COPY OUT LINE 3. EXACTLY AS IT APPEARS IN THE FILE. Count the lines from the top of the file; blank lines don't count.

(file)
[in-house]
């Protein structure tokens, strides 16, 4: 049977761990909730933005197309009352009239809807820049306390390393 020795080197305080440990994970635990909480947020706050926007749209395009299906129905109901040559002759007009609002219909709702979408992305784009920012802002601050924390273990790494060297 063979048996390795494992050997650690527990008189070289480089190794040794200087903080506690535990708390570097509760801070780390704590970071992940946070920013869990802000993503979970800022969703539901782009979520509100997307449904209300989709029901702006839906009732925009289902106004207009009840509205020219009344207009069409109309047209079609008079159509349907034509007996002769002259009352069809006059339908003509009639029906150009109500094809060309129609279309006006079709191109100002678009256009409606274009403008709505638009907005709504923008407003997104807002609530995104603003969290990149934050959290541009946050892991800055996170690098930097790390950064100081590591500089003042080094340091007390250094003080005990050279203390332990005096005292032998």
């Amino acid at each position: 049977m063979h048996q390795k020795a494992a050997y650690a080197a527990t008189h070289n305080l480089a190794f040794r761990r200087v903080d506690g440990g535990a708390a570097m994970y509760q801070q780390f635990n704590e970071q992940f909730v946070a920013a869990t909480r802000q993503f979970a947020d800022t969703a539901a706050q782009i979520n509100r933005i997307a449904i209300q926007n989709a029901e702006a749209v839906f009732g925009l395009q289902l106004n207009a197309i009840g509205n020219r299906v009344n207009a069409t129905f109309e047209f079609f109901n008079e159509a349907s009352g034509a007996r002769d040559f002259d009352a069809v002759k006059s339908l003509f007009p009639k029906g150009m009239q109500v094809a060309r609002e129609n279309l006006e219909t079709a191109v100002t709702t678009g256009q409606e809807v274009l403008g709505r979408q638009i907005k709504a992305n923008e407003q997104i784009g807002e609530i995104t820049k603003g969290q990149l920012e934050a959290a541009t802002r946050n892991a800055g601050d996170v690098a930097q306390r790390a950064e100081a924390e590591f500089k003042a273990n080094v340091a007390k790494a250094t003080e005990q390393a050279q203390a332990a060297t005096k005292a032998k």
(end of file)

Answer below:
């Amino acid at each position: 049977m063979h048996q390795k020795a494992a050997y650690a080197a527990t008189h070289n305080l480089a190794f040794r761990r200087v903080d506690g440990g535990a708390a570097m994970y509760q801070q780390f635990n704590e970071q992940f909730v946070a920013a869990t909480r802000q993503f979970a947020d800022t969703a539901a706050q782009i979520n509100r933005i997307a449904i209300q926007n989709a029901e702006a749209v839906f009732g925009l395009q289902l106004n207009a197309i009840g509205n020219r299906v009344n207009a069409t129905f109309e047209f079609f109901n008079e159509a349907s009352g034509a007996r002769d040559f002259d009352a069809v002759k006059s339908l003509f007009p009639k029906g150009m009239q109500v094809a060309r609002e129609n279309l006006e219909t079709a191109v100002t709702t678009g256009q409606e809807v274009l403008g709505r979408q638009i907005k709504a992305n923008e407003q997104i784009g807002e609530i995104t820049k603003g969290q990149l920012e934050a959290a541009t802002r946050n892991a800055g601050d996170v690098a930097q306390r790390a950064e100081a924390e590591f500089k003042a273990n080094v340091a007390k790494a250094t003080e005990q390393a050279q203390a332990a060297t005096k005292a032998k």